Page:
ileges should likewise report their
new license nmnbers to the Dean of
Students Office.
To All Faculty Members and Oth-
ers Interested: 1. Old Age Annuities.
Since 1918 it has been a condition of
employment as a Faculty member of
the University of Michigan, except
for instructors of less than three
years standing for whom the provi-
sion is optional that such Faculty
member shall purchase an old-age
ainnity from the Teachers Insurance
and Annuity Association. The object
of this annuity is provision for the
teacher after he shall have passed
the retirement age. The annuity
premniumi payment required from each
Faculty member is 5% of any annual
.alary not exceeding $5,000, or thus
a maximum premium of $250. Fac-
ulty members may devote as much
more of their salaries to annuity
premiums as they desire. The Uni-
versity matches the annuity prem-
ium up to an annual sum not in ex-
cess of $250, thus within the 5%
limit doubling the amount of the
annuity purchased.
2. Life Insurance. Any person in
the employ of the University, either
as a Faculty member or otherwise,
unless debarred by his medical exam-
ination, may, at his own option and
expense, purchase life insurance from
the Teachers Insurance and Annuity
Association at its published rates.
All life insurance premiums are
borne by the individual himself. The
University makes no contribution to-
ward life insurance and has nothing
to do with the life insurance feature
except that it will if desired by the
insured, deduct premiums monthly
and remit the same to the Associa-
tion.
3. Monthly Premium Payments.
The University accounting offices
will as a matter of accommodation
to faculty members or employees of
the University, who desire to pay
either annuity premiums or insur-
ance premiums monthly, deduct such
premiums from the payroll in month-
ly installments. In the case of the
so-called "academic rolls" premiums
for the months of July, August, Sep-
tember, and October will be accum-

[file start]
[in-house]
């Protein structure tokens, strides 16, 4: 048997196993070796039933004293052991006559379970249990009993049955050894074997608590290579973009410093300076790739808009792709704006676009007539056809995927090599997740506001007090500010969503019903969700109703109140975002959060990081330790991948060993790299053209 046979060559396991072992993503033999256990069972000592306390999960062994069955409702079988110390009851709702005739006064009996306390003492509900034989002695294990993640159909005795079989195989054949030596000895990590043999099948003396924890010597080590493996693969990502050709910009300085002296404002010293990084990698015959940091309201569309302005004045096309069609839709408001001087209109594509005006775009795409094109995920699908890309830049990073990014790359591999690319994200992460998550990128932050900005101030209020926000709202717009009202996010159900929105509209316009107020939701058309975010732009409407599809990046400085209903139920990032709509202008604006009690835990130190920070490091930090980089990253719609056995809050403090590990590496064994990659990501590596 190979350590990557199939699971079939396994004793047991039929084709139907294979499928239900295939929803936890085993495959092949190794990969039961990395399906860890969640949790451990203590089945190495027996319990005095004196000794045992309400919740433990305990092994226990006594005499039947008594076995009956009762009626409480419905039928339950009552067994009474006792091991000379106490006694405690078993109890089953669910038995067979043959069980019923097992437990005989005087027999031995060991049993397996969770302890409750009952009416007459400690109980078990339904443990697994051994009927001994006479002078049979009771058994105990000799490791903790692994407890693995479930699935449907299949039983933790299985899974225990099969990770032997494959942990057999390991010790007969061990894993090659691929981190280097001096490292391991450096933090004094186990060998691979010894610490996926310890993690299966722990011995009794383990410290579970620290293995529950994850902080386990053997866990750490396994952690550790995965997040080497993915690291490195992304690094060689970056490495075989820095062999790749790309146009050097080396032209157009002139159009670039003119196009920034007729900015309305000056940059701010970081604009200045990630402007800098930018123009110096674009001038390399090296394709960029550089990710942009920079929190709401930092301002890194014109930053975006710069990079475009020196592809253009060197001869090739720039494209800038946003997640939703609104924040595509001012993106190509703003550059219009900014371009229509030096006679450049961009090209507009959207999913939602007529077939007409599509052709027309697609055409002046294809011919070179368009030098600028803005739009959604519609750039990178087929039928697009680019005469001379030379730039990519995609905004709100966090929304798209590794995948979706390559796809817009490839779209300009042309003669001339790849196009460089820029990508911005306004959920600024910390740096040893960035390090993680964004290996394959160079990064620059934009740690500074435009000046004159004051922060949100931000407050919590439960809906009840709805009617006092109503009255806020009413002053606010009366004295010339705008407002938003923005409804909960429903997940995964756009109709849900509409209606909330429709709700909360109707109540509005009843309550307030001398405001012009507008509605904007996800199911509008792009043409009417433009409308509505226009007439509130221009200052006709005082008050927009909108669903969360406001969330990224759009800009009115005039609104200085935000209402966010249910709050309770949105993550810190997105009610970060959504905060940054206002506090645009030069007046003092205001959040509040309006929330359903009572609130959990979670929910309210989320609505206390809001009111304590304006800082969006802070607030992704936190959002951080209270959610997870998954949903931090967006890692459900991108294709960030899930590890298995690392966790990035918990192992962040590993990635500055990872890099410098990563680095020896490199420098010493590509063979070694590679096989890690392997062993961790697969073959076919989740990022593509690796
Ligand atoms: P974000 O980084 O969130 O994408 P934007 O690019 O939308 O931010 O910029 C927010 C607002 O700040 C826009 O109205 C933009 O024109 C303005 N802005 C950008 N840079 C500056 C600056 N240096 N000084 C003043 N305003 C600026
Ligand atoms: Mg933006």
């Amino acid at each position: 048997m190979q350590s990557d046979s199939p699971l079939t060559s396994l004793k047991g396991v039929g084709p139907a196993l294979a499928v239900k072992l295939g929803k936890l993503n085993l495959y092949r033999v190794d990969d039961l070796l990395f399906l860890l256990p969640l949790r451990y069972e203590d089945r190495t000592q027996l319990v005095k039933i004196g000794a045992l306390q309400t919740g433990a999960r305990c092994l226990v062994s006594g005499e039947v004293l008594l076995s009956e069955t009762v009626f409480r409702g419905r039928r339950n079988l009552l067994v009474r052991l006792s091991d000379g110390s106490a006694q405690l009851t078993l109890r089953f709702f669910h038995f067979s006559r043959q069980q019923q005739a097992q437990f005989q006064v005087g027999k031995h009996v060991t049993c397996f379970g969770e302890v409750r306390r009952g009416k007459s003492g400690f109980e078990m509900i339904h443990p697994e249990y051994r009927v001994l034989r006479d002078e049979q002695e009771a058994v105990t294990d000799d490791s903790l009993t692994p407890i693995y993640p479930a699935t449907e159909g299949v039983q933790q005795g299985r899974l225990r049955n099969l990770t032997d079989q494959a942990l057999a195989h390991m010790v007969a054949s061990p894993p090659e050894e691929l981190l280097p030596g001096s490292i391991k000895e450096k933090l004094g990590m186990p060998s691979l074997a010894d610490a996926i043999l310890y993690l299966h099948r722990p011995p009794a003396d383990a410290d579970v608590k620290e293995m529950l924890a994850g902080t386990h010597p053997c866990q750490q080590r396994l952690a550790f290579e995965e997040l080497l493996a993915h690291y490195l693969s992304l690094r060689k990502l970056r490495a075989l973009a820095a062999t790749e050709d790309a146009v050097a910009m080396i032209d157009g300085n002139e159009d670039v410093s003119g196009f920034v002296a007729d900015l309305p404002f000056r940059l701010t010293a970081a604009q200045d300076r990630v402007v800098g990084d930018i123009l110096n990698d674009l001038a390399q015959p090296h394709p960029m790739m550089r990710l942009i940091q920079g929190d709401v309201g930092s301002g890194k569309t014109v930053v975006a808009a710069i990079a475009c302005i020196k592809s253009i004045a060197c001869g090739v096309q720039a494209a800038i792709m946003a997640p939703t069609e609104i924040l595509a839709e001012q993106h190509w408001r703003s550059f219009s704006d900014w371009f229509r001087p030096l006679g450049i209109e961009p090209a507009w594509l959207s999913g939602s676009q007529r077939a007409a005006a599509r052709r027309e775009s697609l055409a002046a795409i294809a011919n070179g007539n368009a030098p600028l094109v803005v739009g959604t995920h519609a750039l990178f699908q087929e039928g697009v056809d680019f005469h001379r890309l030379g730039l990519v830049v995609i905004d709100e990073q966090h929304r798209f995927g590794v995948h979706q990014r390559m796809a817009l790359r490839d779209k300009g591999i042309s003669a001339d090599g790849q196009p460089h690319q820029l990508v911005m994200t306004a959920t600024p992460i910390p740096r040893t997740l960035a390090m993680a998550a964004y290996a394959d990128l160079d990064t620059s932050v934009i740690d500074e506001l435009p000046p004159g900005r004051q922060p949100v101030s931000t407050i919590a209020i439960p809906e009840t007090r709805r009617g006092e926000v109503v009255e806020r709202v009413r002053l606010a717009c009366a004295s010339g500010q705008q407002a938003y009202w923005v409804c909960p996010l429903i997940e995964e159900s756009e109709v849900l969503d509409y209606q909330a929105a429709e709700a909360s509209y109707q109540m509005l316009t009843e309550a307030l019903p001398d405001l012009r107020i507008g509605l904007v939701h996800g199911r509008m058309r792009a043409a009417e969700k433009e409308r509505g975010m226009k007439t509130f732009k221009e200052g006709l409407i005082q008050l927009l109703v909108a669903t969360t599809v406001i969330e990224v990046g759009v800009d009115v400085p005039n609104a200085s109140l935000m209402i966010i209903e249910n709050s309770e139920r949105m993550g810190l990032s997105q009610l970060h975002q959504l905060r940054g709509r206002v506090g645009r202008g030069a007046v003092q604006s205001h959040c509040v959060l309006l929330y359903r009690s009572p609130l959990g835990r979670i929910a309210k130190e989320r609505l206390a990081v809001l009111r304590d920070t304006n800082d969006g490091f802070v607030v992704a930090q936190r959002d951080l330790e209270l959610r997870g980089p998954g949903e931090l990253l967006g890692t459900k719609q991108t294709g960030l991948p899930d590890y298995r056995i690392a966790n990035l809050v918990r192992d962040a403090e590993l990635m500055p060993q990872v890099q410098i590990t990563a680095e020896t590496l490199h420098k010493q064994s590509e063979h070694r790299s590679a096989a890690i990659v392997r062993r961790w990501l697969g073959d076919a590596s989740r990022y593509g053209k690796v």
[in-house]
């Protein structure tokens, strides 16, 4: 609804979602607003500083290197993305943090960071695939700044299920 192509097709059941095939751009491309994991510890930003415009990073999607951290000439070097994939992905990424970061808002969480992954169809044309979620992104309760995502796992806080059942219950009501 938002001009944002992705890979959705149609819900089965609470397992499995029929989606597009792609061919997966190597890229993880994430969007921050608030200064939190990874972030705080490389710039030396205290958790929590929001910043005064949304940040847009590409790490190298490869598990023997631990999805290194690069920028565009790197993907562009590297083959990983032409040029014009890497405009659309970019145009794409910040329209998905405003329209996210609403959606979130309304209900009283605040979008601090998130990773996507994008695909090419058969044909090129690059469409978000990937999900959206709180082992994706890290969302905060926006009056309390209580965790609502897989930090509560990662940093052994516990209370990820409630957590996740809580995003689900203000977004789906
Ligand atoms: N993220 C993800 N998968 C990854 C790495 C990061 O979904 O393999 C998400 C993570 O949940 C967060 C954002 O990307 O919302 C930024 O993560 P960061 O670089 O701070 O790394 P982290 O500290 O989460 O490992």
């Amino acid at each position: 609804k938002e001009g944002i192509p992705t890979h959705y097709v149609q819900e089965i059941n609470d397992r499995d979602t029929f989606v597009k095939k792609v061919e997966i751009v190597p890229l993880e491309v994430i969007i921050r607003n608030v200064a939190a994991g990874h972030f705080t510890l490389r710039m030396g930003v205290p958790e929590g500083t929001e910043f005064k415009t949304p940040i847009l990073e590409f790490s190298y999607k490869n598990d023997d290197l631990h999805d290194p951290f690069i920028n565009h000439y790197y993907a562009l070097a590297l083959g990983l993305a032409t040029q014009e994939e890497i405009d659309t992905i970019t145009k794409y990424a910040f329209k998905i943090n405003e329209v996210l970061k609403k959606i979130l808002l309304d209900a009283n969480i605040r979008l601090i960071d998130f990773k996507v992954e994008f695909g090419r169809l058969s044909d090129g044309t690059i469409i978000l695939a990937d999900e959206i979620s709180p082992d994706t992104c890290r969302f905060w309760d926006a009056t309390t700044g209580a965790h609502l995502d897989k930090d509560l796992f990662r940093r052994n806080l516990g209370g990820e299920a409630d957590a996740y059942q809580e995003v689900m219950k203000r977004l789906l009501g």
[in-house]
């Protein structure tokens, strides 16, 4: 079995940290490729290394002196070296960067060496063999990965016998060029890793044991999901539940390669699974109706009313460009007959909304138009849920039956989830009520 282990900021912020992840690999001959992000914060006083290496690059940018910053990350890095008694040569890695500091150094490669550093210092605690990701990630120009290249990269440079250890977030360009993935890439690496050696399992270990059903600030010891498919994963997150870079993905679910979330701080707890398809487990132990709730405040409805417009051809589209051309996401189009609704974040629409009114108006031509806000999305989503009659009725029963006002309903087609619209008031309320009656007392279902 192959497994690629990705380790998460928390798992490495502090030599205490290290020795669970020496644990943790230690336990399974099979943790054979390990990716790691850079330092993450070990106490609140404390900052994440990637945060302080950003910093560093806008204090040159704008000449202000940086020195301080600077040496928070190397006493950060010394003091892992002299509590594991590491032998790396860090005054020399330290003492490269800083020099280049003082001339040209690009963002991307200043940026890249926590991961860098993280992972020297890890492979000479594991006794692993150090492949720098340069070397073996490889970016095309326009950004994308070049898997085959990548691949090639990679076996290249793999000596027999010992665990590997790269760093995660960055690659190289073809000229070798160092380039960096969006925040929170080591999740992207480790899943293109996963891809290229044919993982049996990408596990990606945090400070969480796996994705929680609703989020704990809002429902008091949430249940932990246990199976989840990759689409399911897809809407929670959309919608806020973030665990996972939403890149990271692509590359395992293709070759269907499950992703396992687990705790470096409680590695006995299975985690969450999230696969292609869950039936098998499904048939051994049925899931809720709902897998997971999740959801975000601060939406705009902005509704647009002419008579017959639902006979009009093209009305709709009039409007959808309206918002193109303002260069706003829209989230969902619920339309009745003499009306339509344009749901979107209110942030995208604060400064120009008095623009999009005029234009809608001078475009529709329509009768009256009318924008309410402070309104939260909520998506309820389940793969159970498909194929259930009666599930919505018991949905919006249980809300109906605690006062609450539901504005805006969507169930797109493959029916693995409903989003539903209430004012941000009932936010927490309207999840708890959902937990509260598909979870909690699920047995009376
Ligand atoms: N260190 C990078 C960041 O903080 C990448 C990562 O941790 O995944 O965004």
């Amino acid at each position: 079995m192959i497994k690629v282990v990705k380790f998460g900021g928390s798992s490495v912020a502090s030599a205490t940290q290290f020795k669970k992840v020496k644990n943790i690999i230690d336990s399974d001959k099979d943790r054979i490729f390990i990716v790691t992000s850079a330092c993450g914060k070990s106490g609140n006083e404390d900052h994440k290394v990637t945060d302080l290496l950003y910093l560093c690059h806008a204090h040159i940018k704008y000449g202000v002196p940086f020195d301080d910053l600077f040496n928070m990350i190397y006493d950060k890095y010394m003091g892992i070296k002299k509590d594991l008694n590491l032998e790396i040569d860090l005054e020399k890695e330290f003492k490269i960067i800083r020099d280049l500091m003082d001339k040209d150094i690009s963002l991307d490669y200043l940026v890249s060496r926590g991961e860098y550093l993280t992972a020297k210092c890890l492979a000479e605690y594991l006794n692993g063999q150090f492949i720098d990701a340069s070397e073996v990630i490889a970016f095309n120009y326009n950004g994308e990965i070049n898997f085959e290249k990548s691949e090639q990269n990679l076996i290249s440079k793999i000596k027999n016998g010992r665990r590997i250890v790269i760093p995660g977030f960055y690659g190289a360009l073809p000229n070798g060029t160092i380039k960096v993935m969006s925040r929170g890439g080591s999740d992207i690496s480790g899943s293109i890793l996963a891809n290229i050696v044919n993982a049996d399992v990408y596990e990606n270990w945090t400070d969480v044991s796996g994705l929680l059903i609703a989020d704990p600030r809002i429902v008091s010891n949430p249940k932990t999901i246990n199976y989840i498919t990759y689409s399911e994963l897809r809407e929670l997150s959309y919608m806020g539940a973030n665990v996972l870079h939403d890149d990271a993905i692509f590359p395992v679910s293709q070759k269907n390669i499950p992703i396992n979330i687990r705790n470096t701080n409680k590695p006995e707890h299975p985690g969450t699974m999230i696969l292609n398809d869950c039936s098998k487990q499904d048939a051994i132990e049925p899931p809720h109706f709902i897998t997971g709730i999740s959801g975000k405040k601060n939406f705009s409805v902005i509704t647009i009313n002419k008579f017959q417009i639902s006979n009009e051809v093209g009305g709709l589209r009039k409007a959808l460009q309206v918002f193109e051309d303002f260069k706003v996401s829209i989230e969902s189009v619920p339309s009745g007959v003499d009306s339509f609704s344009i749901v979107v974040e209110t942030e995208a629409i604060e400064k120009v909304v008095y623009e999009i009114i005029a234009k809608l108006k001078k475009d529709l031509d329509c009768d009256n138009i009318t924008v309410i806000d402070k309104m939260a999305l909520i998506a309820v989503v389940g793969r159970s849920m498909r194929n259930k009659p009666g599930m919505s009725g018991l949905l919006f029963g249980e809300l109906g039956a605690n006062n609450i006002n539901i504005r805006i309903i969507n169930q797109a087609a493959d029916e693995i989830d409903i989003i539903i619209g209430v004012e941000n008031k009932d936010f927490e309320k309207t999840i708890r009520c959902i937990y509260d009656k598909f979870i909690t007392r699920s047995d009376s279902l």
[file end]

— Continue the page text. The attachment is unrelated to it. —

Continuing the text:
ulated by the Payroll Department by
deductions from the salary of the
preceding eight months of 50% more
each month than the premium due
for each of those months.
4. The University has no arrange-
ments with any life insurance or
annuity organization except the- Tea-
chers Insurance and Annuity Asso-
ciation of America and contributions
will not be made by the University
nor can premium payments be de-
ducted except in the case of annuity
or insurance policies of this Associa-
icn.
5.The general administration of
he annuity and insurance business
has been placed in the hands of the
Secretary of the University by the
Regents.
Please communicate with the un-
dersigned if you have not arranged
for subscription to the annuity con-
tract required under your appoint-
ilent.
Herbert G. Watkins

E'ligibility Certificates: for the
Spring Term may be secured imme-
diately if the report of Fall grades is
brought to the Office of the Dean of
Students.
Identification Cards: All Identi-
fication Cards which were given out.
during the Summer or Fall Terms
must be validated by the Dean of
' Students for the Spring Term. Cards
ly Crockett Johnson

which were not turned in at regis-
tration in Waterman Gymnasium
should be left at Rm. 2, University
Hall, at once. Cards which are not
validated will not be honored for the
Spring Term by University officials.
Rules governing participation in
Purblib Activities:7
I.]
Participation in. Public Activities:
Participation in a public activity is
defined as service of any kind on a1
committee or a publication, in a pub- 1
li performance or a rehearsal, or ini
holding office in a class or other,
student organization. This list is not
intended to be exhaustive, but merely
is indicative of the character and
scope of the activities meluded,
IT.
Certificate of Eligibility: At the
beginning of each semester and sum-
mer session every student shall be
conclusively presumed to be ineligi-
ble for any public activity until his
eligibility is affirmatively established
by obtaining from the Chairman of
the Committee on Student Affairs,
in the Office of the Dean of Stu-
dents, a Certificate of Eligibility.
Participation before the opening of
the first semester must be approved
as at any other time.
Before permitting any students to
participate in a public activity (see
definition of Participation above),
the chairman or manager of such